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Excerpt from Oral History Interview with Frank Durham, September 10 and 17, 1979. Interview H-0067. Southern Oral History Program Collection (#4007) See Entire Interview >>

Sexual harrassment in the mills

At one point, Durham's uncle, who was a mill supervisor, was accused of taking advantage of a single woman in his workforce. Durham asserts that his relation was innocent of wrongdoing, and in the process, he explains his opinion of sexual harassment in a workplace.

Citing this Excerpt

Oral History Interview with Frank Durham, September 10 and 17, 1979. Interview H-0067. Southern Oral History Program Collection (#4007) in the Southern Oral History Program Collection, Southern Historical Collection, Wilson Library, University of North Carolina at Chapel Hill.

Full Text of the Excerpt

DOUGLAS DENATALE:
Do you have any idea when he became superintendent down here?
FRANK DURHAM:
About 1904, I think.
DOUGLAS DENATALE:
So that must have been right after the Bynums left.
FRANK DURHAM:
Yes. It was about 1904 or '5, I think, moved in here.
DOUGLAS DENATALE:
What sort of a man was your uncle?
FRANK DURHAM:
He had a right smart temper at times. He was a real good fellow, a nice guy. But he was a nice-looking fellow, a good mixer and all that. He got into trouble one time with a woman, the poor fellow. That's the reason he left here.
DOUGLAS DENATALE:
That's the reason he went to Edenton?
FRANK DURHAM:
Yes. There used to be especially-and still is-right smart of trouble with mill superintendents, supervisors, and things, and oh, women give you a lot of trouble if you don't watch them sometimes.
DOUGLAS DENATALE:
In the mill?
FRANK DURHAM:
Yes. They sort of make a play for you a little bit when you got a little authority and think you'll favor them or not. Oh, it just seems that way, used to be. I don't think there's much of that now, though, nothing like there used to be.
DOUGLAS DENATALE:
Did they ever give you trouble that way?
FRANK DURHAM:
Yes, he did. He got caught with one over there, and he had to leave here. Or he did. He left here. The rest of the help wouldn't have worked for him no more, I don't reckon. They were planning to come out, I think and strike. Planning to walk out, I think.
DOUGLAS DENATALE:
How long was he gone?
FRANK DURHAM:
He was gone seven years. He come back here in '27.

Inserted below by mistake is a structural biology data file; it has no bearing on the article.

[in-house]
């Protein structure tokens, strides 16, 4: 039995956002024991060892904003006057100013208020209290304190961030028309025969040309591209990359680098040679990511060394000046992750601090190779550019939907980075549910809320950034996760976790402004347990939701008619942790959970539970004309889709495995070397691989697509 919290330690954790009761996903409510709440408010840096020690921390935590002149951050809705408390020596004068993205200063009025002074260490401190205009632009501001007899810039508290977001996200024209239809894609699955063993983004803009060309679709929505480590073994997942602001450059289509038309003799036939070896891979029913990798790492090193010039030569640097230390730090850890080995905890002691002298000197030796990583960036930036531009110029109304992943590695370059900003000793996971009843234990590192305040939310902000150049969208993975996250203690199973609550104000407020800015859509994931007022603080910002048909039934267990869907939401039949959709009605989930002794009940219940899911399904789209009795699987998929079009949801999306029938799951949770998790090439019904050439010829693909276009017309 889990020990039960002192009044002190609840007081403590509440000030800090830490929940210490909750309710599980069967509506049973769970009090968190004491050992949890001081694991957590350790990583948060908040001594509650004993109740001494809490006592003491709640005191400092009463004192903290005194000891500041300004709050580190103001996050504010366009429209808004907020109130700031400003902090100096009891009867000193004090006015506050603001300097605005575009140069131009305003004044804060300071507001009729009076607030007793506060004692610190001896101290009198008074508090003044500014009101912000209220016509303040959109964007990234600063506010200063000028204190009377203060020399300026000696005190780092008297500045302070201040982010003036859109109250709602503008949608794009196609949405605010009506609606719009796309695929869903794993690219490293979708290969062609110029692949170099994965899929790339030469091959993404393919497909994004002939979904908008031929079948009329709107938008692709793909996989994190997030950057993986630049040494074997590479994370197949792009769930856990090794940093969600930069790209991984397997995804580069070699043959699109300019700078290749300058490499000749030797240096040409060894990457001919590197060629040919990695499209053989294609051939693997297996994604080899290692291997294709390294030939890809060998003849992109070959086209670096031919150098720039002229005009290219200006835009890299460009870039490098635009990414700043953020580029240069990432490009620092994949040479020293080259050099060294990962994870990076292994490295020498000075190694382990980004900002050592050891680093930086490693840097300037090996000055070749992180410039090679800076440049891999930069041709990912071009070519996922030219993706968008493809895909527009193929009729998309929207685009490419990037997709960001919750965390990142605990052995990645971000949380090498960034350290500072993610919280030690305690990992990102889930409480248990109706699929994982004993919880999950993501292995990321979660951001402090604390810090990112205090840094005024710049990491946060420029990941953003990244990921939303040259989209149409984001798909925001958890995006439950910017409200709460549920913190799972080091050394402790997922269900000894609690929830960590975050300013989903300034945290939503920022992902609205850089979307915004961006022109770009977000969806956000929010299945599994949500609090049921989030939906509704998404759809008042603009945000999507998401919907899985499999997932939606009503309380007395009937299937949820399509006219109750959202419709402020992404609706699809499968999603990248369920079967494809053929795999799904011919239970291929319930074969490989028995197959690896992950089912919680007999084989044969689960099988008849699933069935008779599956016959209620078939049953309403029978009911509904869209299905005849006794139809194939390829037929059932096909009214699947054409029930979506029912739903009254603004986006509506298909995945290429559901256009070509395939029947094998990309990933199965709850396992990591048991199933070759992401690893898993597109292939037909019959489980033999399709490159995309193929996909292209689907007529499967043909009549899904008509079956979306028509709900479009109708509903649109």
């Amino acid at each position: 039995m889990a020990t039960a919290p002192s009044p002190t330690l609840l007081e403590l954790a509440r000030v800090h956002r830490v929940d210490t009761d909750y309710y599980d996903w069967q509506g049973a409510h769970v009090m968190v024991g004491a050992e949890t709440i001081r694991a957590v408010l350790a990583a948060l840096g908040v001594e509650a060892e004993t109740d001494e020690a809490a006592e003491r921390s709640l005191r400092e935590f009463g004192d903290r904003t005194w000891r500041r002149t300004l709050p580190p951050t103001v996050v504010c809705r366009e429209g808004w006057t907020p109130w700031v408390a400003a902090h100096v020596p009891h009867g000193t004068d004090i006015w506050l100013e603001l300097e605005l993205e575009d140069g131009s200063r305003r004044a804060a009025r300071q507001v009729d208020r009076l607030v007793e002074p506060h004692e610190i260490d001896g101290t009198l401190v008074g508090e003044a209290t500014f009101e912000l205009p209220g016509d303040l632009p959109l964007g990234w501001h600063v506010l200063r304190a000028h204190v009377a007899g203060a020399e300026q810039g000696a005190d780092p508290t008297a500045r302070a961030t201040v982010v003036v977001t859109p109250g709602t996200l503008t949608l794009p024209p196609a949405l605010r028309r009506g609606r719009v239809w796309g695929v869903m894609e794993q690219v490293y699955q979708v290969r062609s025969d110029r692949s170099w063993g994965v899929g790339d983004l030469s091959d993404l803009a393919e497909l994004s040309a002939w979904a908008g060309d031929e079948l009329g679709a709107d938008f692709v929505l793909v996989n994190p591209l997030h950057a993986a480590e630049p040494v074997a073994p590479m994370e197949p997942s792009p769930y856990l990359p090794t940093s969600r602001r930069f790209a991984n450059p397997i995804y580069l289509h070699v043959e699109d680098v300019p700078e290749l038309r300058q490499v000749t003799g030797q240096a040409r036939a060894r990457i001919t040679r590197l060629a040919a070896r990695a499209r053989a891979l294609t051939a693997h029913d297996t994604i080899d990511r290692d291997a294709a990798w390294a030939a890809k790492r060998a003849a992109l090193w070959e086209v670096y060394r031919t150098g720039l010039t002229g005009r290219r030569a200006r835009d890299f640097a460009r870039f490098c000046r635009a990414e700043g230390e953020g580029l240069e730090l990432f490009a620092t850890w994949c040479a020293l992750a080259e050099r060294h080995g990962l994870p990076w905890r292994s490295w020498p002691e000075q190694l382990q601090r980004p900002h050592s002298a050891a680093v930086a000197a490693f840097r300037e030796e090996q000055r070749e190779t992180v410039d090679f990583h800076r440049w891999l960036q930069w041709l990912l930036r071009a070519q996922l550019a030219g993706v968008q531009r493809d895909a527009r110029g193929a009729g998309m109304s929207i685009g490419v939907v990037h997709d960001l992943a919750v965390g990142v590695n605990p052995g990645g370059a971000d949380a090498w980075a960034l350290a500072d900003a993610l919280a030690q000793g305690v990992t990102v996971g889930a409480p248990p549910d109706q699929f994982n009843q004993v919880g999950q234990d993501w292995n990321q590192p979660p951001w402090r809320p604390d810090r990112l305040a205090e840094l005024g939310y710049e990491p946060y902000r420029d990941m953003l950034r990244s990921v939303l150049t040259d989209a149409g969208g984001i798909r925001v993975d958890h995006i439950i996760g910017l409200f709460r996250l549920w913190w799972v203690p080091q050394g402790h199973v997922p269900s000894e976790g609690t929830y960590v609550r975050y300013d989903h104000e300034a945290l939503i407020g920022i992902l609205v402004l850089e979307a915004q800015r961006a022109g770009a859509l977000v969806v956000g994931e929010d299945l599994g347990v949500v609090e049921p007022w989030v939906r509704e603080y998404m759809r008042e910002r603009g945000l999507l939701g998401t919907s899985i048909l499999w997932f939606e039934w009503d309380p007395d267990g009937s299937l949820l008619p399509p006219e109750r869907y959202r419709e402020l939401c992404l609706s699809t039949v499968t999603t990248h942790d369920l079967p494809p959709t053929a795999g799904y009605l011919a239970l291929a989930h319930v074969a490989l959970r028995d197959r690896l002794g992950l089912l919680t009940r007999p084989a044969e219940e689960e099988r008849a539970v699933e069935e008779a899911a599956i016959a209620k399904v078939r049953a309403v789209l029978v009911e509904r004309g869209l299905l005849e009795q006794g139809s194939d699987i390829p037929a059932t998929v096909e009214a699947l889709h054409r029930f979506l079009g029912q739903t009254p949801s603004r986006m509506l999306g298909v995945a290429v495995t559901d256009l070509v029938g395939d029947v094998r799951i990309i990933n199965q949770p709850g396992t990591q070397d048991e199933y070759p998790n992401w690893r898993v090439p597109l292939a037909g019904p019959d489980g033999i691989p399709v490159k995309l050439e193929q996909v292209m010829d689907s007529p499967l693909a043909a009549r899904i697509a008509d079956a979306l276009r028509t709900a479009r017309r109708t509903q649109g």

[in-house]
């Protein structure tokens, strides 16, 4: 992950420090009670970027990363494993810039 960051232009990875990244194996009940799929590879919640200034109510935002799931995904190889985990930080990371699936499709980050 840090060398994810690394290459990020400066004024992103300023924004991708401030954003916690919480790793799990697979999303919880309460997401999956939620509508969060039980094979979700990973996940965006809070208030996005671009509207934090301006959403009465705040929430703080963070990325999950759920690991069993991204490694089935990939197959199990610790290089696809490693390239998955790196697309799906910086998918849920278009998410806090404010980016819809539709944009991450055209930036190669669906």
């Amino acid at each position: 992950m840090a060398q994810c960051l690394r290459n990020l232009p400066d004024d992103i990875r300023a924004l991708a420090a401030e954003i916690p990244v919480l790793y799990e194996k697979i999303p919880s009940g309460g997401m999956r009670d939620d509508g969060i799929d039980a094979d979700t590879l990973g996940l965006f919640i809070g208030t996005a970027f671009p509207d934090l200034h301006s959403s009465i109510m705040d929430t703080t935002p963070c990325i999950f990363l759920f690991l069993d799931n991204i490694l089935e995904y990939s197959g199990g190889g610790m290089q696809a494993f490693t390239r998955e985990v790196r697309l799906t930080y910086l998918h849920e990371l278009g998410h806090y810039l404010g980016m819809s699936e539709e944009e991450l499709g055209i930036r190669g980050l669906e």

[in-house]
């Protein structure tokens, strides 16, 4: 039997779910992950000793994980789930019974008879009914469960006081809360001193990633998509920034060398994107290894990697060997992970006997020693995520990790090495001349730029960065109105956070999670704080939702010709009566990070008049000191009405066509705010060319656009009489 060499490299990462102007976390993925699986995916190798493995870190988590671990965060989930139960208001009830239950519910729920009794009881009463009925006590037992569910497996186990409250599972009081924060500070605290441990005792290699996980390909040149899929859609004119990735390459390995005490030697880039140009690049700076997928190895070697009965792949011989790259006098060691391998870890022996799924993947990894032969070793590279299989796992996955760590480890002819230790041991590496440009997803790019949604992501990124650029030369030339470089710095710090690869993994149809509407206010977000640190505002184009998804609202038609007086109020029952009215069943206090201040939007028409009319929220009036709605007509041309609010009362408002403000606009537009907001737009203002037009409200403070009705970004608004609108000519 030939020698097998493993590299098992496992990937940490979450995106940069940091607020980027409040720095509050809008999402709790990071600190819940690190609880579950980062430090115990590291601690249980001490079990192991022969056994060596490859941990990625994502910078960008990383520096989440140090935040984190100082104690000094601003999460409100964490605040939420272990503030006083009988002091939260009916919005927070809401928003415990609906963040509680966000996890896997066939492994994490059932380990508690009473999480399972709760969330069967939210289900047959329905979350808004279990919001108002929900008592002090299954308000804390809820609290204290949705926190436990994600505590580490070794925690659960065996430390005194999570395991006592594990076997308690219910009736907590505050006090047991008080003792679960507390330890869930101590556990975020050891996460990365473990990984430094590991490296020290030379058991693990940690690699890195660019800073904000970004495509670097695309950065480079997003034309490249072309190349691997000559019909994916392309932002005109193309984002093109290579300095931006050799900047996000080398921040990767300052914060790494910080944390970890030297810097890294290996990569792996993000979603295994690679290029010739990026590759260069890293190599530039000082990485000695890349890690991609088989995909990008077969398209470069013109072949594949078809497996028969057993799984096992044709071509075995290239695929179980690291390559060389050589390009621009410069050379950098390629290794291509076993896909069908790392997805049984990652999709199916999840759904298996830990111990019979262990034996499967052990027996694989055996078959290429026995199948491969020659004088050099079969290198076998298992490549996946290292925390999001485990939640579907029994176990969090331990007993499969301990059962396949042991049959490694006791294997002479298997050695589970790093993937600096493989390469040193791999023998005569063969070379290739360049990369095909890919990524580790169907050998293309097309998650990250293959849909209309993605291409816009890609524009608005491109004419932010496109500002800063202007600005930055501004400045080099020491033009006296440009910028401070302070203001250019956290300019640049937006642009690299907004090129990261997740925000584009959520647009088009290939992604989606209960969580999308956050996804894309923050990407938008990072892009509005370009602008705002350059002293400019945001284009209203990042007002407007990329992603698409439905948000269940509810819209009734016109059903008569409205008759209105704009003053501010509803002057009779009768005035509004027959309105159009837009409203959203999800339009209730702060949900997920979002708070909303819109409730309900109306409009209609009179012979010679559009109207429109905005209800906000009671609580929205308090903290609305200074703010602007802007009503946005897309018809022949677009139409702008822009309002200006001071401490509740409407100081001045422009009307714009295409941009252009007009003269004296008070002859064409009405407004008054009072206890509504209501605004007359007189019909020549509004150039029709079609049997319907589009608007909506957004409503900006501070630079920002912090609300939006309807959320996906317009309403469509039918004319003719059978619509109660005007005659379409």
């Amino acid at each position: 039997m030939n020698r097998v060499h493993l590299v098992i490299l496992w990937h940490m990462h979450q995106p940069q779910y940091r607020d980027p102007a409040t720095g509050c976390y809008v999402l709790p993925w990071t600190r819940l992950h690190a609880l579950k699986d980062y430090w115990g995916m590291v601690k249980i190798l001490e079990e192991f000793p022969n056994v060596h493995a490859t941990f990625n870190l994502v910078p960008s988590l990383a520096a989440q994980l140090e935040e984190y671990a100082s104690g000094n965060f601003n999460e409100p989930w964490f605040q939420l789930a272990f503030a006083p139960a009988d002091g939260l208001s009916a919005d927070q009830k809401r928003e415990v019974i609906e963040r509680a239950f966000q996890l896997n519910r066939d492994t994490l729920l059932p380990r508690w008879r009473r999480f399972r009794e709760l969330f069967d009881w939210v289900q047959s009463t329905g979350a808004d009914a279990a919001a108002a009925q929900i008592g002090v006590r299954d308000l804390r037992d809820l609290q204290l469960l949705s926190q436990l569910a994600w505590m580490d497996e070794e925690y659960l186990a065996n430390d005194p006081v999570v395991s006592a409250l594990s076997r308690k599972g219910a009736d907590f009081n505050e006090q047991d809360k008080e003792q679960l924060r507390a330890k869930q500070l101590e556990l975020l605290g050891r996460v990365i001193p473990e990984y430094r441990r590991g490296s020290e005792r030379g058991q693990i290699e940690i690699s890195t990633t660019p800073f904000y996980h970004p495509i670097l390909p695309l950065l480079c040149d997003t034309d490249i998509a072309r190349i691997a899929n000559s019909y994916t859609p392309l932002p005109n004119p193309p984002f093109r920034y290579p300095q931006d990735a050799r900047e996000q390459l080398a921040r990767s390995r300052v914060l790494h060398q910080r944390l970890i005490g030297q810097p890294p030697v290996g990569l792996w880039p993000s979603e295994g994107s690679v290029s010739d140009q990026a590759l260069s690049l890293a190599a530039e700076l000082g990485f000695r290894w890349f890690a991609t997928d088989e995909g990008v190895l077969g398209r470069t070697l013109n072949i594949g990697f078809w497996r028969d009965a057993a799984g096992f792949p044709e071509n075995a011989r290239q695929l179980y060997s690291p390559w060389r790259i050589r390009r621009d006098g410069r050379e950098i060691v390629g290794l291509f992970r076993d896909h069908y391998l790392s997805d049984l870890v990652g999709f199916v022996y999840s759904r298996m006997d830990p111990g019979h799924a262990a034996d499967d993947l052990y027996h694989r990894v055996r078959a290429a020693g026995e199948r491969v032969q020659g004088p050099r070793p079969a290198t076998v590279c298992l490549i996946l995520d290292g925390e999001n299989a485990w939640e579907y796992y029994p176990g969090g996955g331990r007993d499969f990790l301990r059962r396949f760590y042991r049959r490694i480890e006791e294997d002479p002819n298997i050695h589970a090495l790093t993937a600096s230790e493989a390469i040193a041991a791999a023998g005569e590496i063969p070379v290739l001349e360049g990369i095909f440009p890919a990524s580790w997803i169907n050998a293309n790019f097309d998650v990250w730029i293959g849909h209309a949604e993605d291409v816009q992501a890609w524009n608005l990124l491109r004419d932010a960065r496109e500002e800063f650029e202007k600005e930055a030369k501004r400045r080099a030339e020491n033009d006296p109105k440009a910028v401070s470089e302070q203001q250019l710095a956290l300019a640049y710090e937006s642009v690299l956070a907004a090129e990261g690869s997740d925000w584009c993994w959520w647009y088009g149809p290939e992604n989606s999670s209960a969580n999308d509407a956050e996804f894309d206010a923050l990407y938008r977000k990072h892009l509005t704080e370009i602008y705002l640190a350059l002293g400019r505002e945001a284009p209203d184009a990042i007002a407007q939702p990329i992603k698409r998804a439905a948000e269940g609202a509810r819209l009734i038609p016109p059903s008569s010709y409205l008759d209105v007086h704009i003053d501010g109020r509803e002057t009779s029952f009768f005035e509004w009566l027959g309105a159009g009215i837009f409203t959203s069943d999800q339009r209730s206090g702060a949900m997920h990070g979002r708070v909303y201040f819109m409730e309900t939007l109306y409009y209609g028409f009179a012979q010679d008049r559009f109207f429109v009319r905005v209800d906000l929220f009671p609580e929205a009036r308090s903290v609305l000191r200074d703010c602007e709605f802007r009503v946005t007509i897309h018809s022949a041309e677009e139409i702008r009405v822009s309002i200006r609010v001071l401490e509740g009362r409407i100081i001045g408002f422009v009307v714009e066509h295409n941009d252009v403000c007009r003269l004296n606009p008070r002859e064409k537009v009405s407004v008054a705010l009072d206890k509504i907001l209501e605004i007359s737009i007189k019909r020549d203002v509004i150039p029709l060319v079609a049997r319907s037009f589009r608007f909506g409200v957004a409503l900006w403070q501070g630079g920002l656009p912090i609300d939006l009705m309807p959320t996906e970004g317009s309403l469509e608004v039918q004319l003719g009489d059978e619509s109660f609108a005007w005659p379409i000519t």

DOUGLAS DENATALE:
How was he able to come back then?
FRANK DURHAM:
The family died out and left here, most of them there was. Folks didn't pay no more attention to it, it looked like. And the manager and the Londons wanted him back. He was a good mill man. And the one that they had, they didn't like. And he wrote to him to come up here; he wanted to talk with him. Papa lived here then, and he came here, and Mr. London come over to see him while he was here and met him at a certain time. And they started, and they got dickering for him to come back and offered him a certain price and all. I don't know into it, but I know he did get him back. He had about the same thing or maybe a little more than he was making down there; I don't know about that. But he wanted to come back. He wanted to get things sort of straightened up. There never was no sense in it nohow. Some of them caught him He was a real nice-looking man, and the woman that he was going with was just a single woman, as far as that goes. He told me that he never dated her but twice in his life, and said he had no idea in the world of doing that, but it just slipped up on him, kind of.
DOUGLAS DENATALE:
Was there much of that that went on in the mill?
FRANK DURHAM:
No, not around here, no. Not in that day and time. Nothing like that hardly at all.
DOUGLAS DENATALE:
Did men and women work in the same rooms in the mill?
FRANK DURHAM:
Yes. She worked in the mill. She was a good-looking woman. Mighty good. And she was about his age; they were both about thirty-five or forty years old then, I reckon, apiece.